Homestead Mayor Jeff Porter has replaced four of the seven board members of the city’s embattled housing authority.
“There’s been some controversy in that board for awhile,” said Porter, who was elected in November. “There is some house-cleaning that needs to be done.”
In 2011, a federal audit revealed mismanagement of the authority’s properties and demanded a third-party management firm be brought in. The authority, which provides apartments for farm workers and other low-income people, is funded mainly by the federal agriculture and housing departments.
The authority recently tried to resume self-management, but the USDA nixed the plan.
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The authority is not a part of the Homestead city government – its properties are outside city limits – but Homestead’s mayor is the only one that can appoint board members.
Named to the board on Wednesday were fruit-grove owner and pastor Russell Black, diver Michael David Scott Goodman, educator and counselor Gerard Berrouet, and farm worker Maria Rocha.
Contractor David Berrones, teacher’s aide Marta Torres and nursery owner Arturo De Leon are all out. Former Homestead mayor Steve Bateman appointed them all in April 2010, and their terms expired this April. Tuesday’s appointments will fill those seats, as well as one vacancy on the board.
Berrones said he accepted Porter’s decision.
“He’s the one who chooses who goes on the committee,” Berrones said. “I don’t have no control over that. If they don’t think I did a job, then it’s for somebody else to make it better.”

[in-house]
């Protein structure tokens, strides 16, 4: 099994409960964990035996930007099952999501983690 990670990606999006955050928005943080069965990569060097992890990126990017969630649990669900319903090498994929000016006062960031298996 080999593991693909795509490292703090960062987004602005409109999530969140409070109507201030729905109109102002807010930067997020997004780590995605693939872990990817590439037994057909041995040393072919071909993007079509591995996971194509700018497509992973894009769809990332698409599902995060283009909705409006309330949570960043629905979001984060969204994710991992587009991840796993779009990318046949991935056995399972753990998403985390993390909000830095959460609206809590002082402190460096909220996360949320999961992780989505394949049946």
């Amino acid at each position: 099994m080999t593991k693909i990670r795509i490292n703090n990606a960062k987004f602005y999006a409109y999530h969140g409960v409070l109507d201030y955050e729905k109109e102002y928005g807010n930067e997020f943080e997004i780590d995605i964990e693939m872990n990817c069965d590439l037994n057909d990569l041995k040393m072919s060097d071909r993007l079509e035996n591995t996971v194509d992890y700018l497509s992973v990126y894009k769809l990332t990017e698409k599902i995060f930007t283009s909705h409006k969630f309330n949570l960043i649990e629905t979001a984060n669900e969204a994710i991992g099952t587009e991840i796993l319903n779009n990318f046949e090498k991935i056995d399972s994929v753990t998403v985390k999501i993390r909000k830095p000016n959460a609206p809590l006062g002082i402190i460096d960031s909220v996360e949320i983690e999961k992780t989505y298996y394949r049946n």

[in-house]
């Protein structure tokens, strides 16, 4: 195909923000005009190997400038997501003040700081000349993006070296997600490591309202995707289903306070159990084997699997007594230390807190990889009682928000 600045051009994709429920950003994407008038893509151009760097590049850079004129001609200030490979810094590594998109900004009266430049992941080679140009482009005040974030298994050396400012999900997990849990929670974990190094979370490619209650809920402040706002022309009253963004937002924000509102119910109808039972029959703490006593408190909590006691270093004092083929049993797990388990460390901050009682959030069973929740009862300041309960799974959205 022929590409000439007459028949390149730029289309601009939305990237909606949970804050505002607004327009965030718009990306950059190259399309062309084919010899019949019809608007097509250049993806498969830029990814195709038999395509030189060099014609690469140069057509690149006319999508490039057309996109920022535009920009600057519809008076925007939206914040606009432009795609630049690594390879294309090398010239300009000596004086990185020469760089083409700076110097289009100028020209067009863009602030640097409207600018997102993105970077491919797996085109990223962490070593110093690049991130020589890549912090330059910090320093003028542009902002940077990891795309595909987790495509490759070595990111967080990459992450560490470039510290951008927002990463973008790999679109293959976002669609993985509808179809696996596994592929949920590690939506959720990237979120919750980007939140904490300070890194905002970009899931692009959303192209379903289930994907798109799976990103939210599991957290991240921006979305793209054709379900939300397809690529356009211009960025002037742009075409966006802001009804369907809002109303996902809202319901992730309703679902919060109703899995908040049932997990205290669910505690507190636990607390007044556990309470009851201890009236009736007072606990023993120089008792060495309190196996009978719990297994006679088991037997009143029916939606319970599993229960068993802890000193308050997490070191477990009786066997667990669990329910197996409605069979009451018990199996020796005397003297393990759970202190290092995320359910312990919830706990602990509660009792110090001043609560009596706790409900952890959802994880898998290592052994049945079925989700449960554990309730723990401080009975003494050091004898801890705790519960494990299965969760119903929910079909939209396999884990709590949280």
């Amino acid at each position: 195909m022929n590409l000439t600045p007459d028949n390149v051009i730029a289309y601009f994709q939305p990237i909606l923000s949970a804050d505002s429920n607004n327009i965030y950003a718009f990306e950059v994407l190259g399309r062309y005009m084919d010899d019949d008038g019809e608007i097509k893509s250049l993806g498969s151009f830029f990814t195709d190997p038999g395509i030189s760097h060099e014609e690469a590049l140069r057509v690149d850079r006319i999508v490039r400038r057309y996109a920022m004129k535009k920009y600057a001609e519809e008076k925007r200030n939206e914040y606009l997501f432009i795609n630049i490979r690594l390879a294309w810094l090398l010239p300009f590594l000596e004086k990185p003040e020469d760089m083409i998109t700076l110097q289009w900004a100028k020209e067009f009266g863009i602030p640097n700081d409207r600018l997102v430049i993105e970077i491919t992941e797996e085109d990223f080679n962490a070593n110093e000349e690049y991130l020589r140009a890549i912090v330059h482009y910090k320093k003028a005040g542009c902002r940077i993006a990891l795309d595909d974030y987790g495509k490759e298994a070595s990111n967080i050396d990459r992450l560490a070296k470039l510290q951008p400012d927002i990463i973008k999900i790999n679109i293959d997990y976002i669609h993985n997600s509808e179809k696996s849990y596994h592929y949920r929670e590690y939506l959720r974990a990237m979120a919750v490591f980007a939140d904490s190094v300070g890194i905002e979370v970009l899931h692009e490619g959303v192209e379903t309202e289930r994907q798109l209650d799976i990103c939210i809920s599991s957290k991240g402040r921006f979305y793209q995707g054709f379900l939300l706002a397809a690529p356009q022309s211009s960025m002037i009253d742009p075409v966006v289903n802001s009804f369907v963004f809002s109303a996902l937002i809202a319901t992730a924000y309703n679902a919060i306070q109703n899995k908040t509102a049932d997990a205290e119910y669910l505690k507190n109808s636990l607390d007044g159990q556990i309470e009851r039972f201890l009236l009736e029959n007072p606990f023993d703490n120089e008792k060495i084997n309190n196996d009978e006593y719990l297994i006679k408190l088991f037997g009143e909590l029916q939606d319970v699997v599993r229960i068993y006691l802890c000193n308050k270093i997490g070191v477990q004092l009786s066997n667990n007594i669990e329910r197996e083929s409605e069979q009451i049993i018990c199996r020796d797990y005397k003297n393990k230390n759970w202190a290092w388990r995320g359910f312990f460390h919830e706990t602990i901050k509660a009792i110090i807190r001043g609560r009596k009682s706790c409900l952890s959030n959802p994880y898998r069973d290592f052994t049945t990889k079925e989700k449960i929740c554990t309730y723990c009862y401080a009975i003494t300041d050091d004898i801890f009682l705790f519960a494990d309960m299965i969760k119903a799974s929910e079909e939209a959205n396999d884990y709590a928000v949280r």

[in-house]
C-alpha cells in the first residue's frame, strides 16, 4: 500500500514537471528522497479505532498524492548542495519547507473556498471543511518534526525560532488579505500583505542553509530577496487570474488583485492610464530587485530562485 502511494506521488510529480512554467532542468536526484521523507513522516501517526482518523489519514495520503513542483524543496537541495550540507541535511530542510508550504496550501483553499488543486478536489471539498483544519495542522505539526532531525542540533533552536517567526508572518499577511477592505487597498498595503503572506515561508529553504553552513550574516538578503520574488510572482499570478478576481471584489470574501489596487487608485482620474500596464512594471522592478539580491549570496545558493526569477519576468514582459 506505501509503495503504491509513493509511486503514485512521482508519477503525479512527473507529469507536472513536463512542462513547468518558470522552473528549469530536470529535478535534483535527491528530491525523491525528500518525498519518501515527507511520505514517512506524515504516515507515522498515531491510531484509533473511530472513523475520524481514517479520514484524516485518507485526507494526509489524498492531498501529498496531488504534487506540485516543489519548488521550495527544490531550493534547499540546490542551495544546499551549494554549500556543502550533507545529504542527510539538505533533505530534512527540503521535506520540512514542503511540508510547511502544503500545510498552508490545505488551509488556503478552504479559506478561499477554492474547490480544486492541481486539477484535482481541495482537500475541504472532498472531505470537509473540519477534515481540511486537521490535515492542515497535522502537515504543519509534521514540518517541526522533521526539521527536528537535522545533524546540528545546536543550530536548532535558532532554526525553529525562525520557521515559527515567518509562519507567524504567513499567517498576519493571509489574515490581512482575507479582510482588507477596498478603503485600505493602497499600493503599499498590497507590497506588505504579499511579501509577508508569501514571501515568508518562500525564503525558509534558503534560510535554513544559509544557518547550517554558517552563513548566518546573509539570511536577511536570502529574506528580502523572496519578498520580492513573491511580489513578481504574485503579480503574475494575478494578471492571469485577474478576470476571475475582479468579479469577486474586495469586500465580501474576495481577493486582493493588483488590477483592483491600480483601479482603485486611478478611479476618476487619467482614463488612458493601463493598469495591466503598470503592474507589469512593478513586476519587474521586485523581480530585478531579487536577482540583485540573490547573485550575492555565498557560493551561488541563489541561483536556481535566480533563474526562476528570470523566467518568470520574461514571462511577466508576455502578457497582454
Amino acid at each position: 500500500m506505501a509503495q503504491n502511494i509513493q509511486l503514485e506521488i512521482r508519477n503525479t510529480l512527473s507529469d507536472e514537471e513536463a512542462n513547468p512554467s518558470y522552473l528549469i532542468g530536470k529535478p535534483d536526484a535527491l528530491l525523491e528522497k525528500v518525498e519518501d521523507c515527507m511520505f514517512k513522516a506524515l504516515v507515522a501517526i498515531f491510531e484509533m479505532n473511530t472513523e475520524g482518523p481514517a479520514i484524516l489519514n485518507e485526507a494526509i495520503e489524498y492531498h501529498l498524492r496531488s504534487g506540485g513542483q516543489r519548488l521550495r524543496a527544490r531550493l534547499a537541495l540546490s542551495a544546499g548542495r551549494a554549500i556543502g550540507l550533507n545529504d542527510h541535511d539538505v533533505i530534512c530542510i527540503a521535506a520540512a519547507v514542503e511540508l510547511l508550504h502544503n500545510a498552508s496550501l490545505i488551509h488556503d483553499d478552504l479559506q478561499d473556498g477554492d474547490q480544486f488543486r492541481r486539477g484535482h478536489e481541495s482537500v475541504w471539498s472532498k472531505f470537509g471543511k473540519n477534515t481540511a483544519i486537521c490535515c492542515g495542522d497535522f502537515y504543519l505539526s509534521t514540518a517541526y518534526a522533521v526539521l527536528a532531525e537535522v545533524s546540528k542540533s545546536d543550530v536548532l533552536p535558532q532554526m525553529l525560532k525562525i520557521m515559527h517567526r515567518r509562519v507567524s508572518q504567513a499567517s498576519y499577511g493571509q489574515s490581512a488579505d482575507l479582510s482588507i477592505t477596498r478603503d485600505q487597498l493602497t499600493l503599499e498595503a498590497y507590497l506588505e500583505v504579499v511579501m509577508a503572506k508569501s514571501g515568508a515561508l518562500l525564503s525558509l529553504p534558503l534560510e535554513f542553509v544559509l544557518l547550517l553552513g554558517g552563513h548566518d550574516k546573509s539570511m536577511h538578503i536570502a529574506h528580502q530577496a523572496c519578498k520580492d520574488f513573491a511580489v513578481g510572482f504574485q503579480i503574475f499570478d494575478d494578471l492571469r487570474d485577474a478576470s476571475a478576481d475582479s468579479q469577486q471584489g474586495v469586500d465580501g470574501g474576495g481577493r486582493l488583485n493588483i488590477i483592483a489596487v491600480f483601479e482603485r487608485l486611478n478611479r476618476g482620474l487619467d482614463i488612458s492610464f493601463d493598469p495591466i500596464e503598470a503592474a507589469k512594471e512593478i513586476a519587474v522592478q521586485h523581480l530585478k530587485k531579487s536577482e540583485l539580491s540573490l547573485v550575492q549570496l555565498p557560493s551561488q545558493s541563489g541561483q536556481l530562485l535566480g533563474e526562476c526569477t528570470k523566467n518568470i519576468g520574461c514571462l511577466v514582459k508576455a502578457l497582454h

Still on the board are retiree Lois Jones, attorney Carmen Rodriguez and finance executive Audelia Martinez. Porter re-appointed Jones and appointed Rodriguez to the board in February, and their terms expire in 2018. Porter declined to say whether he would replace Martinez, who was also appointed by Bateman in 2010, when her term expires this September.
Jones, who was first appointed to the board by then-Homestead mayor Lynda Bell, has been roundly critical of her colleagues for years, and in particular of their decision in 2011 to hire current the authority’s executive director, Oscar Hentschel, who had no experience in public housing, over 23 other candidates who met the minimum required qualifications.
“The Housing Authority is prepared to join the mayor and council … to truly dedicate ourselves to making every taxpayer dollar count,” Jones said on Thursday. “Our goal is to open the HHA to the scrutiny of the people by educating them on the work of the Authority.”
She added that she planned on hosting a well-publicized open house to explain to community members what the housing authority does with its roughly $20 million budget, and that she would make sure the board actually advertises its regular meetings to the public in advance.